The check engine light is a malfunction indicator light that a computerized engine-management system uses to let you know that something is wrong. The check engine light is a pictogram of an engine that illuminates either yellow or red. This indicator light works in two stages: steady when there is only a minor problem and flashing when there is a severe fault.
Below are some brief explanations of six of the most common check engine light causes.
- Loose gas cap: One of the most common (and easiest to fix!) causes of your check engine light turning on is a loose gas cap. The gas cap is important to your car’s fuel delivery system because it prevents the gas fumes from leaving the tank, and in doing so, it keeps the system under the correct pressure.
If you noticed that the check engine light turned on right after you filled up with gas, it’s entirely likely that you didn’t screw it on tightly enough, or you might have forgotten to replace it at all. Luckily, all you need to do to check is pull over, tighten the gas cap and see if that fixed the problem. If not, talk to your local auto repair shop. It may just be that the system needs a nudge to reset.
- Failed oxygen sensor: The car’s oxygen sensor regulates the mixture of air and fuel that enters the cylinder. The sensor sends data to the vehicle’s computer regarding the amount of unburnt oxygen in the exhaust system. The immediate effect of a failed oxygen sensor is the increase in the car’s fuel consumption and damage to the spark plugs and the catalytic converter.
- Failure of the catalytic converter: A catalytic converter turns the carbon monoxide produced during the combustion process into carbon dioxide. If the catalytic converter fails, it will set you back a few hundred dollars for a replacement. Regular maintenance should keep your catalytic converter in good working condition, sparing you the cost of replacing it.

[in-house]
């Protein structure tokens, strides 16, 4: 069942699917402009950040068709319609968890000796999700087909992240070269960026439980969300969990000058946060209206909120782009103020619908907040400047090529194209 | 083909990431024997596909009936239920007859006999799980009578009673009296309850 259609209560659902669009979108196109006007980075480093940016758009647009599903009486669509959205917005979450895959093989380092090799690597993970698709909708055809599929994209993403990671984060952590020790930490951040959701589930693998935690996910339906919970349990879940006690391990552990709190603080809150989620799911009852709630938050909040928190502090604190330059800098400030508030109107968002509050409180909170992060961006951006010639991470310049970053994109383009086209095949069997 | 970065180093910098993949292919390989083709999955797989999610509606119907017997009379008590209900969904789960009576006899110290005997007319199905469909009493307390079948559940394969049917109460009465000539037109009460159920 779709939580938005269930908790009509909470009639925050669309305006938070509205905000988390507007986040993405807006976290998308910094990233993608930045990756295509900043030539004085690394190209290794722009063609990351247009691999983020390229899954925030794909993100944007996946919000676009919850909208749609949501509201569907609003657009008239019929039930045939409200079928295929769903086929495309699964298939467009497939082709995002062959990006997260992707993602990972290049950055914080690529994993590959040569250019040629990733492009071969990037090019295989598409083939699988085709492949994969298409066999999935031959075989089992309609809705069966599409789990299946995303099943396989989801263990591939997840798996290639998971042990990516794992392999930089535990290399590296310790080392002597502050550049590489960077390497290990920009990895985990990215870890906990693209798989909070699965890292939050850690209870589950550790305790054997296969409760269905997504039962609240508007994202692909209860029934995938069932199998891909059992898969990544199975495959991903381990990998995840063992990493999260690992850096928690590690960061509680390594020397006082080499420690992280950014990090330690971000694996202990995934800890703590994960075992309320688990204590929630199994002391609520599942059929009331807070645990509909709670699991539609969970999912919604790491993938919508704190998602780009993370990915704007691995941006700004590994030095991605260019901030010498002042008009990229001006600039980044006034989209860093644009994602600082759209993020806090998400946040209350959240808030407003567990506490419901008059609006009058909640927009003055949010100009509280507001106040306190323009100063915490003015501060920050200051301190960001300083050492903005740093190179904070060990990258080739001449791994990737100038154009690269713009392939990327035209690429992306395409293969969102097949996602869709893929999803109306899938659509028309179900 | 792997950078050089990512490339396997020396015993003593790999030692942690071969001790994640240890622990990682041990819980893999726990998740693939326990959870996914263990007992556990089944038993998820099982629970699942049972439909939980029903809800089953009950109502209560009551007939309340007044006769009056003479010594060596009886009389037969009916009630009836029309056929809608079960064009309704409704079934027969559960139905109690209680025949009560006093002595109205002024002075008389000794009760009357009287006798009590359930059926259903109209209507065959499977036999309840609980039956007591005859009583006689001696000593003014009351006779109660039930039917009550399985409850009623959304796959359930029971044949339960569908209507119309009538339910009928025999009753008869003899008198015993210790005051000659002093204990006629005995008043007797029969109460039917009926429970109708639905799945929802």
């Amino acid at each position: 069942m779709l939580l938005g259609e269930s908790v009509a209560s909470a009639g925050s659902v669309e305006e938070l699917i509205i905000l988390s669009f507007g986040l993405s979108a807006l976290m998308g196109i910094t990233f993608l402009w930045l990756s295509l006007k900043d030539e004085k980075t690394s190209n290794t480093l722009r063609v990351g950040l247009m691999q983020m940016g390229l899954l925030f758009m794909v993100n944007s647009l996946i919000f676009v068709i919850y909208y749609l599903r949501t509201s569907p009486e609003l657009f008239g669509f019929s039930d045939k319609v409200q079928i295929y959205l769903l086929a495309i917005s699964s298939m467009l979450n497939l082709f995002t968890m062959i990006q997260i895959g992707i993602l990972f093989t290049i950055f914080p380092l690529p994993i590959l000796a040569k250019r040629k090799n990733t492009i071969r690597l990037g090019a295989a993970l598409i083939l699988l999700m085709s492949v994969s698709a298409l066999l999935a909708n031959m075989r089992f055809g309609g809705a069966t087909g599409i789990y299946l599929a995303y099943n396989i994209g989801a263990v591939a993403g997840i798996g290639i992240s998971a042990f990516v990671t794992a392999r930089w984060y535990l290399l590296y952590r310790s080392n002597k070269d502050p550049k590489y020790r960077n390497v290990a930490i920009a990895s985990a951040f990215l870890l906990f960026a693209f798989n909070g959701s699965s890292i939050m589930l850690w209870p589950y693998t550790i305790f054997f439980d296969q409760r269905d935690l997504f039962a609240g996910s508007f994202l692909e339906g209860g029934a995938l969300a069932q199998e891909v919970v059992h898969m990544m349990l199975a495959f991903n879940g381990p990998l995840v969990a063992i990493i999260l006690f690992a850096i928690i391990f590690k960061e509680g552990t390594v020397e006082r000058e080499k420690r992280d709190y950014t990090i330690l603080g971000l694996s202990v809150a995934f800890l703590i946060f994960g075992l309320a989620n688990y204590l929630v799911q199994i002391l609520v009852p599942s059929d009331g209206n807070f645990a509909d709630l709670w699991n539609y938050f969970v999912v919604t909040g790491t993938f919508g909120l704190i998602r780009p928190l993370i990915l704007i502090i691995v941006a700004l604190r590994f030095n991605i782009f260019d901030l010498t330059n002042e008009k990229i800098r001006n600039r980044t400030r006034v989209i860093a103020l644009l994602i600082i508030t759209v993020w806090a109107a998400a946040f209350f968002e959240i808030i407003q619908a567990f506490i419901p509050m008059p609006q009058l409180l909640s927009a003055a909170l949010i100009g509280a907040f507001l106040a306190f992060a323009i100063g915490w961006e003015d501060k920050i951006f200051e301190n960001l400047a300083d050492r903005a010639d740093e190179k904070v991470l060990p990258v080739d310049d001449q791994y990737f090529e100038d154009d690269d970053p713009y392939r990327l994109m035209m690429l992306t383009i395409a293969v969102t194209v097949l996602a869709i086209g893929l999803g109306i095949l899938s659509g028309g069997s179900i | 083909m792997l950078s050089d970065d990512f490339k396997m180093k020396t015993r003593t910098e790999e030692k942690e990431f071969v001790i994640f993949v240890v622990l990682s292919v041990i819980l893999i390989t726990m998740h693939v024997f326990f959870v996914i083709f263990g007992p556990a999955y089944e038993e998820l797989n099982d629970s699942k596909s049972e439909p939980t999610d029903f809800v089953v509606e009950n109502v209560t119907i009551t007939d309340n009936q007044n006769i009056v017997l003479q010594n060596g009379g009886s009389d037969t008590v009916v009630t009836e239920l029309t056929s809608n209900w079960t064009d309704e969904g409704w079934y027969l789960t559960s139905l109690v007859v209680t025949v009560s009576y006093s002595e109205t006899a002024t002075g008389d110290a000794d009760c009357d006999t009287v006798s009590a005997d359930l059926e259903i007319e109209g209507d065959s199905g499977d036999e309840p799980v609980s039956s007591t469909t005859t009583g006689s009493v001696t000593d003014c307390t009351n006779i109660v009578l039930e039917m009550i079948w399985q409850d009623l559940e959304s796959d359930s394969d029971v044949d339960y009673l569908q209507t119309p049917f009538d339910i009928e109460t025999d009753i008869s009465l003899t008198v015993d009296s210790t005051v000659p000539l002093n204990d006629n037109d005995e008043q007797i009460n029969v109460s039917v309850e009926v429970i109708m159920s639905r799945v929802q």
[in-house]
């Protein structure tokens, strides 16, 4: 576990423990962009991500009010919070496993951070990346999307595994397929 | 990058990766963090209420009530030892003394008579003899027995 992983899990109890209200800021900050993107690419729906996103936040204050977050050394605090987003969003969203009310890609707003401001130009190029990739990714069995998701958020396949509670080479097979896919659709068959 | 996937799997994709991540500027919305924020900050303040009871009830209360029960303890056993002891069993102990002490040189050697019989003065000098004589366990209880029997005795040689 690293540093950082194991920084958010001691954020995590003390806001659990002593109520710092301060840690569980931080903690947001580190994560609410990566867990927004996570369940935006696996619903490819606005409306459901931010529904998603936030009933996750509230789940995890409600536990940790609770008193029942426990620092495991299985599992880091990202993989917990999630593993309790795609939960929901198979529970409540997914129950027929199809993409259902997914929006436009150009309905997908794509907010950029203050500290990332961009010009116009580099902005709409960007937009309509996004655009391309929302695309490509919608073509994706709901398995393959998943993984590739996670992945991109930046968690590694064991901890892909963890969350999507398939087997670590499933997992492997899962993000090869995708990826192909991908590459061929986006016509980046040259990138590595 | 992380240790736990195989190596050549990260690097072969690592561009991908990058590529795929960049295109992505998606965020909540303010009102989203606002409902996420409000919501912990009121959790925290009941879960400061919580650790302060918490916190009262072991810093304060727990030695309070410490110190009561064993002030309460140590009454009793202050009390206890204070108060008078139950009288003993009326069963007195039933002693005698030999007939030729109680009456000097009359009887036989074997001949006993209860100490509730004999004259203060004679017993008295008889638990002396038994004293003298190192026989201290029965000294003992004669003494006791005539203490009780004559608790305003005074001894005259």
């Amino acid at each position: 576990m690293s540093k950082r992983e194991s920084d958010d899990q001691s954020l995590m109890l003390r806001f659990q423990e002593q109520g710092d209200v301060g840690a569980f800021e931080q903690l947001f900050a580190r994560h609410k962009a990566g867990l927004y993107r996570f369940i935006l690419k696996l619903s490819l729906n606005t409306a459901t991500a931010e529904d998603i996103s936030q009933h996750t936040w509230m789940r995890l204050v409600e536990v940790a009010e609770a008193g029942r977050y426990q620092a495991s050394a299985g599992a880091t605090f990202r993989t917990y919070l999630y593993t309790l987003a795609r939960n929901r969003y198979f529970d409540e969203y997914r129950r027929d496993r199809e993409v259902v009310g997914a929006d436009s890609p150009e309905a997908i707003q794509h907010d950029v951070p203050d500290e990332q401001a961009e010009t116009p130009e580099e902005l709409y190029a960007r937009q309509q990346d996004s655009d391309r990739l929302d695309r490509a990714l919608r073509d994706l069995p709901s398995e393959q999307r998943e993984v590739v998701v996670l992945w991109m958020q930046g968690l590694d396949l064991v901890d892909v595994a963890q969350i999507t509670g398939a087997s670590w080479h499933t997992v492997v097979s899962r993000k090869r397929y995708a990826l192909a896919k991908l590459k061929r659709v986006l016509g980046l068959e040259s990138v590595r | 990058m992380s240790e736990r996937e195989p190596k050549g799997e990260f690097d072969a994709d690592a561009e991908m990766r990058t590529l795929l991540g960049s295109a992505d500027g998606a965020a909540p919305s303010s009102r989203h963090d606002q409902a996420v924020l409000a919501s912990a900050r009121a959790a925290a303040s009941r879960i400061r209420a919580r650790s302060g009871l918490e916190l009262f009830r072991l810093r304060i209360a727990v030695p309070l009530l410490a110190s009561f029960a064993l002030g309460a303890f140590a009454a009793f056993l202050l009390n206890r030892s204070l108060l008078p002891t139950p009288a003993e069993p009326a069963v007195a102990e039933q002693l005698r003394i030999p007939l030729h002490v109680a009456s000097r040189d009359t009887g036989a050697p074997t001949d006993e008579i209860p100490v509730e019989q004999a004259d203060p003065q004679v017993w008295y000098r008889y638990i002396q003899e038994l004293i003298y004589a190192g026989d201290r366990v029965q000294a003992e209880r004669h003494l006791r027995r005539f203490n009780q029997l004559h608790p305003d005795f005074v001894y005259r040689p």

- Spark plug and ignition coil problems: The ignition coil supplies the electricity that the spark plugs need to ignite the mixture of fuel and air. Newer cars have a single coil for each individual spark plug, which is different from the older models that have a single coil for all the spark plugs collectively.
If there is a malfunction in the ignition coil, the spark plugs will not be able to perform their task of igniting the gas-air mixture. Spark plugs can be worn out after a long period of use. In both cases – ignition coil malfunction and worn out spark plugs – the check engine light will turn on, and you need to find and correct the problem.
- Issues with the spark plug wires: The electricity generated by the ignition coil needs to be transferred to the spark plugs through the spark plug wires. You can tell when you have a problem with your spark plug wires when there is a significant drop in the engine’s performance, or the car has a rough idle. Replacing the spark plug wire will cost you approximately $50 per set.
- Bad mass airflow sensor: The mass airflow sensor watches the amount of air that enters the engine. Symptoms of failure in the mass airflow sensor include trouble starting, rough idle, and lower gas mileage. A bad mass airflow sensor will trigger the check engine light.
When you first notice that your check engine light is on, act quickly to diagnose the problem. Waiting could cause permanent damage to your car.